Platelet activation: This was assessed as fibrinogen binding to resting and stimulated platelets by whole blood flow cytometry , as previously validated . Briefly, citrate- anticoagulated blood was diluted ten-fold with HEPES-Mg buffer within 10 minutes of blood sampling. Diluted blood was incubated with FITC-conjugated rabbit anti-human fibrinogen antibody (Dako Cytomation, Denmark), for 20 minutes and the reaction was stopped by dilution with cold PBS. In order to assess the responsiveness of platelets to agonist stimulation, samples were incubated for 5min with 10-5M or 10-6M adenosine diphosphate (ADP) (Sigma Chemical Co. Ltd, UK), 105M serotonin (5-HT) or a combination of 10-6M ADP and 10-5M 5-HT, before addition of antibodies. Samples were analysed on the Coulter EPICS-XL flow cytometer (Beckman Coulter Inc, Ca, USA). Platelets were identified and gated in a separate sample by forward and side-scatter and by positive labelling with FITC- conjugated CD61 antibody, which binds specifically to platelet glycoprotein IIIa (Dako Cytomation, Denmark). Results are expressed as percentage of platelets positive for fluorescent antibody staining for fibrinogen.
Plasma Th001 assay: Samples were blinded and batch processed, after the end of the study, by a staff scientist, in order that the code could not be broken. Plasma was prepared by centrifugation of citrate-anticoagulated blood at 2500xG for 10 minutes, within 1 hour of venepuncture, frozen, stored at-80 °C until assay. Plasma Th001 concentrations were determined using a Thermo Surveyor-TSQ Quantum LC-MS/MS system (Hemel Hempstead, UK). Briefly, 50μl of plasma were precipitated by vortex mixing with 200μl of acetonitrile containing 100ng/ ml imipramine as the internal standard and centrifuged at 10,000rpm for five minutes. 5.0μl of the supernatant was injected onto the chromatograph. Imipramine and Th001 (formerly ICI 170809 and obtained from ICI Pharmaceuticals) were resolved on a Nucleosil 5μ ODS column (150 x4.6mm) with a mobile phase of 20% 0.1% triethylamine, pH4.0 and 80% acetonitrile at a flow rate of 1ml/min, which was split to allow 200μl/min through the mass spectrometer. The first four minutes after injection were diverted to waste. Both compounds were analysed using an electrospray source in positive ion mode and quantification performed on the SRM transition fragments m/z 337.1-m/z 292.1 for Th001 and m/z 281.1-m/z 86.1 for imipramine. Calibration standards and quality control samples were prepared by spiking blank plasma with known concentrations of Th001 and processing as described for the patient samples. Calibration curves were linear up to 1000ng/ ml with a lower limit of quantification of 1ng/ml.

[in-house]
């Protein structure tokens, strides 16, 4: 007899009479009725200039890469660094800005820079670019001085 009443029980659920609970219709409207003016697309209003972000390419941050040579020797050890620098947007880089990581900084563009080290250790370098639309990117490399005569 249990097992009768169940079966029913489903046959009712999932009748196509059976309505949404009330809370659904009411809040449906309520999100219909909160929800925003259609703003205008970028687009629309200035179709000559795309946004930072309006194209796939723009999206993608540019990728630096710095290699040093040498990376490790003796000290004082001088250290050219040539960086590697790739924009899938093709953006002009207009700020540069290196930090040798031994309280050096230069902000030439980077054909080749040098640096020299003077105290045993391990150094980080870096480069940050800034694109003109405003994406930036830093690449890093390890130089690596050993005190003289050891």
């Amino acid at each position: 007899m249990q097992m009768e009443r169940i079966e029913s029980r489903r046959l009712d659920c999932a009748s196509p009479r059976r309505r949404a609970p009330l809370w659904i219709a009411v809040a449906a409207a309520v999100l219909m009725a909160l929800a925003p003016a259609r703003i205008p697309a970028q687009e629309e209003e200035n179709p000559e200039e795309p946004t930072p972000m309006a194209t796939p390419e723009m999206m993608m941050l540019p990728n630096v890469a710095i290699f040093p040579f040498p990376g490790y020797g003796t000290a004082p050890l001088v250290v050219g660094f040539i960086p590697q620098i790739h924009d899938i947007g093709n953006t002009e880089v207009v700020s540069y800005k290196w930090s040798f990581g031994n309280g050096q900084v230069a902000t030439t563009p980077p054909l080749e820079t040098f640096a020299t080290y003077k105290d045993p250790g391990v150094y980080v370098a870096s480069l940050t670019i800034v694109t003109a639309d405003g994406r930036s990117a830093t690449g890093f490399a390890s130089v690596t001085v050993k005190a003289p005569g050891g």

Compliance: Compliance was determined after the end of the study by examination of the plasma Th001 concentrations. Plasma Th001 concentration assays showed 100% compliance, but the concentrations during Th001 administration were 89.1±59.0ng/ml. In 6 patients who received Th001 as course 1 and achieved the highest peak concentrations, a little Th001 was still detectable during course 2 (placebo) period.
Skin bleeding time: Skin bleeding time was performed, contra-laterally from venepuncture. A suitable area of forearm was shaved if necessary and cleaned with alcohol swab. A sphygmomanometer cuff was inflated on the upper arm to 40mmHg. One incision was made with Surgicutt bleeding device (Elitech, Hertfordfshire), and a stopwatch was started. Filter paper (Whatman No.1) was applied to the droplet at 30 second intervals, avoiding touching the skin, until bleeding stopped. Bleeding time was recorded to the nearest 30 seconds. These measurements were made by a trained nurse, blinded to the phase of the treatments.
Other observations: Measurements made by Aberdeen Royal Infirmary (ARI) routine full blood count, Clinical Haematology Laboratory; urea and electrolytes (U&Es), creatinine, Liver Function tests (LFTs) and blood glucose, Clinical Biochemistry Laboratory. Prothrombin fragments F1+2 by the University Platelet Laboratory.
Statistical analysis: We tested variables from placebo and Th001 patient data for Gaussian normality distribution by the Kolmogorov and Smirnov method. Normally distributed data sets were then analysed by paired t test, and non-normally distributed data were analysed by Wilcoxon paired signed rank test. Two weekly interval measurements of platelet count were analysed by repeated measures ANOVA. In Stat software (Graph Pad, San Diego) was used on a MacIntosh Apple computer (iMac).